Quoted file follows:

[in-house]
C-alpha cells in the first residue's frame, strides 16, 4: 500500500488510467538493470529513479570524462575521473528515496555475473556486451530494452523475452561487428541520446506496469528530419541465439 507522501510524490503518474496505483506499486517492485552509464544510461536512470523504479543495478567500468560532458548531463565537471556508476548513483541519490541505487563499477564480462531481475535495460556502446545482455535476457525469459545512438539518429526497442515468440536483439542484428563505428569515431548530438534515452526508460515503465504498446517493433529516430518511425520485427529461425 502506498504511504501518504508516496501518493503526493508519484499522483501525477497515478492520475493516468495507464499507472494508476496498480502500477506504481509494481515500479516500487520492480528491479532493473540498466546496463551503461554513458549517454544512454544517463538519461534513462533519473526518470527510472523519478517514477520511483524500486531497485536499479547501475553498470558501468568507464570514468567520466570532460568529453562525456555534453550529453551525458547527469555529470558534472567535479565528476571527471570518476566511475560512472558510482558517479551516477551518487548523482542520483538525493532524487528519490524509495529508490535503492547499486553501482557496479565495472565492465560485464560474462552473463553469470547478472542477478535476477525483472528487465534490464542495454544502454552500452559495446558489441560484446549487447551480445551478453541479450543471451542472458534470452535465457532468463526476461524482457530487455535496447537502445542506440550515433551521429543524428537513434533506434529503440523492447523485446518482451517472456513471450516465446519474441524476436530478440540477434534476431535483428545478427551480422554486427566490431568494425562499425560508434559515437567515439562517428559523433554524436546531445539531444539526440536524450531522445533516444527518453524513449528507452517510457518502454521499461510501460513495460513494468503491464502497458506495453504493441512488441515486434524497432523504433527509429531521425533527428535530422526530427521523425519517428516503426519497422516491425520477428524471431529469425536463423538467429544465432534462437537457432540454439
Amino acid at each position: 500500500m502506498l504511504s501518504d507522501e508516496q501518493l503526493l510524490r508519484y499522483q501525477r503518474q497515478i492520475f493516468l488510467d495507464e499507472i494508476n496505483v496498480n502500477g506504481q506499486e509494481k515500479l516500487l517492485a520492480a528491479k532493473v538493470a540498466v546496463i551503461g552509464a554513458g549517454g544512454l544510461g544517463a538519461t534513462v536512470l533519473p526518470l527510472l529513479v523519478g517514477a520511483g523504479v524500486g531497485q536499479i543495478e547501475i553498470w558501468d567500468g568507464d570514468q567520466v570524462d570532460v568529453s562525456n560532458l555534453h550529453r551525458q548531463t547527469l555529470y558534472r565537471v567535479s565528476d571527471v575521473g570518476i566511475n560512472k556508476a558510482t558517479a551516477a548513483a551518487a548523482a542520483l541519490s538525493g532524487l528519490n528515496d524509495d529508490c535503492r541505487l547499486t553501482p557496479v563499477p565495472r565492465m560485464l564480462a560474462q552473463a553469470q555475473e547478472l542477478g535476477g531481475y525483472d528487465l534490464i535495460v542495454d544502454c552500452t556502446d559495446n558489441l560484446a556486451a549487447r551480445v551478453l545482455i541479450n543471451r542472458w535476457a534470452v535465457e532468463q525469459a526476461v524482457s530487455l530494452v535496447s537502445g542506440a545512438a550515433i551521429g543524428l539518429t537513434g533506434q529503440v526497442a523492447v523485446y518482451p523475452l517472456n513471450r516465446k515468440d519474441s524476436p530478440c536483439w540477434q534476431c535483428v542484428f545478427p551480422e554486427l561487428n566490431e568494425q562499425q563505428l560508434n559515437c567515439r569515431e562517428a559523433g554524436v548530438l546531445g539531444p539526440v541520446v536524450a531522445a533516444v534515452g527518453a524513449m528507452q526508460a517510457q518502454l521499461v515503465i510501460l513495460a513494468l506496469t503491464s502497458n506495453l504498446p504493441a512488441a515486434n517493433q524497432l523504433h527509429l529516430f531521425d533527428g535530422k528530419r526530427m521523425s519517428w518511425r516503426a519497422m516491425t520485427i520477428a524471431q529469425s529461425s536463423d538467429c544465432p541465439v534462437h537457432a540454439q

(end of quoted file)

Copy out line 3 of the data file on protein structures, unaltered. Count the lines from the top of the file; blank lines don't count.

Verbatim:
Amino acid at each position: 500500500m502506498l504511504s501518504d507522501e508516496q501518493l503526493l510524490r508519484y499522483q501525477r503518474q497515478i492520475f493516468l488510467d495507464e499507472i494508476n496505483v496498480n502500477g506504481q506499486e509494481k515500479l516500487l517492485a520492480a528491479k532493473v538493470a540498466v546496463i551503461g552509464a554513458g549517454g544512454l544510461g544517463a538519461t534513462v536512470l533519473p526518470l527510472l529513479v523519478g517514477a520511483g523504479v524500486g531497485q536499479i543495478e547501475i553498470w558501468d567500468g568507464d570514468q567520466v570524462d570532460v568529453s562525456n560532458l555534453h550529453r551525458q548531463t547527469l555529470y558534472r565537471v567535479s565528476d571527471v575521473g570518476i566511475n560512472k556508476a558510482t558517479a551516477a548513483a551518487a548523482a542520483l541519490s538525493g532524487l528519490n528515496d524509495d529508490c535503492r541505487l547499486t553501482p557496479v563499477p565495472r565492465m560485464l564480462a560474462q552473463a553469470q555475473e547478472l542477478g535476477g531481475y525483472d528487465l534490464i535495460v542495454d544502454c552500452t556502446d559495446n558489441l560484446a556486451a549487447r551480445v551478453l545482455i541479450n543471451r542472458w535476457a534470452v535465457e532468463q525469459a526476461v524482457s530487455l530494452v535496447s537502445g542506440a545512438a550515433i551521429g543524428l539518429t537513434g533506434q529503440v526497442a523492447v523485446y518482451p523475452l517472456n513471450r516465446k515468440d519474441s524476436p530478440c536483439w540477434q534476431c535483428v542484428f545478427p551480422e554486427l561487428n566490431e568494425q562499425q563505428l560508434n559515437c567515439r569515431e562517428a559523433g554524436v548530438l546531445g539531444p539526440v541520446v536524450a531522445a533516444v534515452g527518453a524513449m528507452q526508460a517510457q518502454l521499461v515503465i510501460l513495460a513494468l506496469t503491464s502497458n506495453l504498446p504493441a512488441a515486434n517493433q524497432l523504433h527509429l529516430f531521425d533527428g535530422k528530419r526530427m521523425s519517428w518511425r516503426a519497422m516491425t520485427i520477428a524471431q529469425s529461425s536463423d538467429c544465432p541465439v534462437h537457432a540454439q